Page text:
Today’s rapid technology innovation and consumption patterns are contributing to an accumulation of electronic devices in landfills. To address the issue, several telecom carriers have established end-of-life product-management systems, whereby used mobile phones and electronic consumer goods, telecommunications poles, antennas and old network equipment are systematically collected for reuse. Leading companies are going further by incorporating eco-design criteria such as material selection and energy efficiency into their product design. But little is being done to systematically address hazardous waste expelled in the sourcing, manufacturing, distribution, and disposal cycles. Many companies featured on this list fail to report programs and targets to reduce the generation of wastes such as lead, batteries, and fuel, or to disclose details on third-party waste audits.
Key Industry Impacts
• Water use, greenhouse-gas emissions, and general waste generation and disposal combined account for more than 85 percent of the total environmental footprint of Telecommunication companies.
Critical Issue Profile: Electronic Waste
“E-waste”—or discarded electronic goods—is estimated to be growing at a rate of 40 million tons per year. Much of this waste is improperly deposited in landfills or incinerated, releasing toxins and other pollutants, such as lead and fire retardants, into the local environment. What’s worse, e-waste is often exported to developing countries, where it is dismantled under poorly regulated conditions. As a whole, the industry is taking action on e-waste mainly through phone take-back and recycling programs. Participation in multi-stakeholder initiatives such as the United Nations-sponsored program, Solving the e-Waste Problem (StEP), is considered a best practice. These activities should be supported by annual, company-wide collection targets and deadlines. Sprint, for example, has an electronics-stewardship policy and is committed to collecting nine phones for reuse and recycling for every 10 phones the company sells by 2017.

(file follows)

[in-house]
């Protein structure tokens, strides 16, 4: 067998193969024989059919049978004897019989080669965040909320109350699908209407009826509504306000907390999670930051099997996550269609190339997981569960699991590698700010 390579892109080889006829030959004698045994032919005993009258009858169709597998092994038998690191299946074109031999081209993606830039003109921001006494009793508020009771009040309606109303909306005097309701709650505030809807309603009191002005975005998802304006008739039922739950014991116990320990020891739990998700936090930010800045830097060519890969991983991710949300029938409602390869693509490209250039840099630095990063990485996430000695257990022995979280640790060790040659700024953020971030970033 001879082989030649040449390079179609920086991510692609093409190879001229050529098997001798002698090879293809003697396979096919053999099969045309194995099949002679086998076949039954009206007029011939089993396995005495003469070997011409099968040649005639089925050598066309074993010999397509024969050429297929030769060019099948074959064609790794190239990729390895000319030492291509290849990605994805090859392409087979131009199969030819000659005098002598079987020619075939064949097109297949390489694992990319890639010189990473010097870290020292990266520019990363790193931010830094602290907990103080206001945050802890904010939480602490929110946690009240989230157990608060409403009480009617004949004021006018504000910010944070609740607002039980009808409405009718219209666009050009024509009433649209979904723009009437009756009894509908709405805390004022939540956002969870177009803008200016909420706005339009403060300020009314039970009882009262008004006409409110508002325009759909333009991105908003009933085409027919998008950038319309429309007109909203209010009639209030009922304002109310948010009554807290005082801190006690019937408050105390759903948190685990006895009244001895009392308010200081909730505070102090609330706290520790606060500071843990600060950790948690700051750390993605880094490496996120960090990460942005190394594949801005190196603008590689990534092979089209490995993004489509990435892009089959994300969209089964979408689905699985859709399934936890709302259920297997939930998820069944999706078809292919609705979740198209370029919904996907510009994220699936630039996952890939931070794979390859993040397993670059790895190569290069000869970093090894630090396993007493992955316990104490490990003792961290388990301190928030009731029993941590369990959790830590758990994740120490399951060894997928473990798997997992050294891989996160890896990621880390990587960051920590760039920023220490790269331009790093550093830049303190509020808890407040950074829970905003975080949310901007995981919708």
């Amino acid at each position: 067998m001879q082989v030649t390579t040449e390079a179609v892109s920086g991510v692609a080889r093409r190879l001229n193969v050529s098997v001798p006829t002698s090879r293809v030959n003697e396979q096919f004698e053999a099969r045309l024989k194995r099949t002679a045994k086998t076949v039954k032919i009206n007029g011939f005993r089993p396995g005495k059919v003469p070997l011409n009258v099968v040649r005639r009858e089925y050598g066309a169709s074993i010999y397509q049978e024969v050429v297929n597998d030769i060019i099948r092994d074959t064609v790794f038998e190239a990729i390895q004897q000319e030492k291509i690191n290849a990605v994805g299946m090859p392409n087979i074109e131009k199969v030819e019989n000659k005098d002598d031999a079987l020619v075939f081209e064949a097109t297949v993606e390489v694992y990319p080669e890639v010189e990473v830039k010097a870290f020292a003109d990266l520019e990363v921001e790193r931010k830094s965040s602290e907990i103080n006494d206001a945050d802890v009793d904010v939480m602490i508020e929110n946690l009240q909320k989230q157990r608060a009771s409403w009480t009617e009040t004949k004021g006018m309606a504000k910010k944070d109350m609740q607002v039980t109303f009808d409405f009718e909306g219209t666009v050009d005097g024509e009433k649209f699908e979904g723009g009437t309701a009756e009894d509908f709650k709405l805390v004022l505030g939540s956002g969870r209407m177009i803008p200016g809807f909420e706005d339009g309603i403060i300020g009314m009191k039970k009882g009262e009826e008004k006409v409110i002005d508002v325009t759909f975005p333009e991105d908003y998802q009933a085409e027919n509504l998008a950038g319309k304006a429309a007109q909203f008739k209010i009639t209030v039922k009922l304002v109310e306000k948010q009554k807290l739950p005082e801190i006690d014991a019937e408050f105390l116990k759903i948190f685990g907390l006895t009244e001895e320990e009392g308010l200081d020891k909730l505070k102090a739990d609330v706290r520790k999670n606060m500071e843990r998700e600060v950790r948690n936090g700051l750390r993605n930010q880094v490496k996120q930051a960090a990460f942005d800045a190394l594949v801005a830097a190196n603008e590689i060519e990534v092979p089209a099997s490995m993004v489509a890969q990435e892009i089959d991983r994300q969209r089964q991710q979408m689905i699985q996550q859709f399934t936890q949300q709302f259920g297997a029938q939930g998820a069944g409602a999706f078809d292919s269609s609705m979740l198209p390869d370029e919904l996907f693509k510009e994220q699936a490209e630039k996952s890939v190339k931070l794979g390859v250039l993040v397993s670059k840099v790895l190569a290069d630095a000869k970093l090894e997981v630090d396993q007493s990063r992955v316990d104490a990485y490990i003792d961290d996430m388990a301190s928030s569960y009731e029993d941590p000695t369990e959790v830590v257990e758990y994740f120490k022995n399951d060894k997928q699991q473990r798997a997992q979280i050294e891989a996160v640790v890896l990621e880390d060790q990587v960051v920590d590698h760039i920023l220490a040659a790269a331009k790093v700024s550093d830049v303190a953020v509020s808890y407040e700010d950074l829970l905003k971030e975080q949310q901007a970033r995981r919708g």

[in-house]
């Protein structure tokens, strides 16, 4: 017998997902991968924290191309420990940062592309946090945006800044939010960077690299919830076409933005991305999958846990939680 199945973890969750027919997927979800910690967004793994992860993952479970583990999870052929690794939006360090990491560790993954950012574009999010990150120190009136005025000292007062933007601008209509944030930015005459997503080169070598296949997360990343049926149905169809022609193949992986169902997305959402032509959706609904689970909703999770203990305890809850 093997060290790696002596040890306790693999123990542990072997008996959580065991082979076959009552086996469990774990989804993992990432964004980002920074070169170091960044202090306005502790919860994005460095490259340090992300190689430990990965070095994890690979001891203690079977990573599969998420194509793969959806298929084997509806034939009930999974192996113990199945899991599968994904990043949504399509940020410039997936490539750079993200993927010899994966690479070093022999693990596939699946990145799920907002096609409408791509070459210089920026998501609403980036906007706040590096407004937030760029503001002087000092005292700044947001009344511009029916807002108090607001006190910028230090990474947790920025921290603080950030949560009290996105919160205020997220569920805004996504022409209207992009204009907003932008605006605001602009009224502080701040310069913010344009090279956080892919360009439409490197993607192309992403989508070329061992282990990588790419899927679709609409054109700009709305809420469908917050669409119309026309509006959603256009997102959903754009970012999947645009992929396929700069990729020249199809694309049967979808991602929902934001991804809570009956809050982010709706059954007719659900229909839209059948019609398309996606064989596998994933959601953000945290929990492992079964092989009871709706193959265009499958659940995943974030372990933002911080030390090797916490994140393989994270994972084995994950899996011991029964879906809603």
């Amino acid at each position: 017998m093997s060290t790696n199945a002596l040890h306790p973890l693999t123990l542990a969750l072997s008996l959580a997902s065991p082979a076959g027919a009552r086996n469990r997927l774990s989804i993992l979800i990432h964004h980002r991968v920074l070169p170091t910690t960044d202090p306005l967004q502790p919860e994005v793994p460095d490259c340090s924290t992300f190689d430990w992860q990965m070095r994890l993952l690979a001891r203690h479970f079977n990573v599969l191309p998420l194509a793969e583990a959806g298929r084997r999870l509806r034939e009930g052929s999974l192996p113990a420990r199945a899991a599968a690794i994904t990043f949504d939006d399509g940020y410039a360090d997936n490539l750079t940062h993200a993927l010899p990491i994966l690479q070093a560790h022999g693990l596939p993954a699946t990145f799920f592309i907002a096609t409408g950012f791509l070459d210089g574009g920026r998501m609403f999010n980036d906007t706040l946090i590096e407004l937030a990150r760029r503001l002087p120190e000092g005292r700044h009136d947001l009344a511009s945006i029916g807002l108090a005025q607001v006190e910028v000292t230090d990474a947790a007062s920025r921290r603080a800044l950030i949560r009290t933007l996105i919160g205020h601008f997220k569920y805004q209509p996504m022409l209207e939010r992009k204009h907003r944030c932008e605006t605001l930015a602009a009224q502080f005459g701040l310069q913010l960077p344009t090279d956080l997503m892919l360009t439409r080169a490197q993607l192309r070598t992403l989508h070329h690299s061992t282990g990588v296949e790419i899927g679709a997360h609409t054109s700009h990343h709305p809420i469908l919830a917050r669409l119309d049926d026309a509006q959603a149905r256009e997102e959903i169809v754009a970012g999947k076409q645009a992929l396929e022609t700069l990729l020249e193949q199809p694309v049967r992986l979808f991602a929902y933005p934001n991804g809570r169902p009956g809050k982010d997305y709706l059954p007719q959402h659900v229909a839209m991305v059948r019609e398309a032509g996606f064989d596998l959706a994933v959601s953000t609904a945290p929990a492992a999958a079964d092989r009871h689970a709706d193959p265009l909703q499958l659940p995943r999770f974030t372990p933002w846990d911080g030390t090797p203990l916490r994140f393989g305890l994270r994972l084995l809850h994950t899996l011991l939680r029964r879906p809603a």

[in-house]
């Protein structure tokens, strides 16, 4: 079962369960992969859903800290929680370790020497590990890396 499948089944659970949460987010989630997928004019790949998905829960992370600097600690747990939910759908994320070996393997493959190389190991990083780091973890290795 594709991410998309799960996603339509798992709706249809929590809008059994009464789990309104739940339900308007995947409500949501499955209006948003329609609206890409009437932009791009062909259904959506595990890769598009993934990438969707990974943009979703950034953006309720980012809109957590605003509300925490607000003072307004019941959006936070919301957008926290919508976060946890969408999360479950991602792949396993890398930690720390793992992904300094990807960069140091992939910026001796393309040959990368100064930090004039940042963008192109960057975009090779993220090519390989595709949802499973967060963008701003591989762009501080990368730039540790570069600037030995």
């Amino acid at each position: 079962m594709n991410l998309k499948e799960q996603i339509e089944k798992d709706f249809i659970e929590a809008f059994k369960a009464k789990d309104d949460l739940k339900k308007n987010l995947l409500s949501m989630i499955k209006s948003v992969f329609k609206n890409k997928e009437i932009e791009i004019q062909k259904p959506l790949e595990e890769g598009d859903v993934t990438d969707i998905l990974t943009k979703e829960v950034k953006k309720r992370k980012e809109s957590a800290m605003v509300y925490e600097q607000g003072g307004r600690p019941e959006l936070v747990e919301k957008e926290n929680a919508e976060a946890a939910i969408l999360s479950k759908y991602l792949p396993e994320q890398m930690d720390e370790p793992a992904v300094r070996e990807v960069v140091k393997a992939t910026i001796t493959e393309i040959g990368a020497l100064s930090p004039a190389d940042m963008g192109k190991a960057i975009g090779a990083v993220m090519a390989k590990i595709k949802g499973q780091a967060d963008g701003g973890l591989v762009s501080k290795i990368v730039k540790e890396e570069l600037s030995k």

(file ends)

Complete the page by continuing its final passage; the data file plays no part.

Industry Ranking: How U.S. Telecom Companies Stack Up
|Industry Rank||Company||Overall Rank||Industry Sector||Impact||Management||Disclosure||Green Score||2011 Green Score||1||Sprint Nextel||3||Telecommunications||72.4||84.3||70.2||77.5||75.6||2||AT&T||28||Telecommunications||70.7||72.3||55.6||69.9||67.1||3||Verizon Communications||54||Telecommunications||71.0||64.9||57.9||66.9||59.9||4||CenturyLink||215||Telecommunications||67.4||41.5||57.4||54.7||53.5||5||Level 3 Communications||317||Telecommunications||74.2||36.4||0.0||49.7||N/A||6||Windstream||322||Telecommunications||74.2||31.9||16.7||49.4||49.2||7||Telephone and Data Systems||348||Telecommunications||74.2||32.9||0.0||48.2||47.9||8||Frontier||349||Telecommunications||74.2||32.9||0.0||48.2||47.9||9||NII Holdings||359||Telecommunications||74.2||31.9||0.0||47.7||47.5|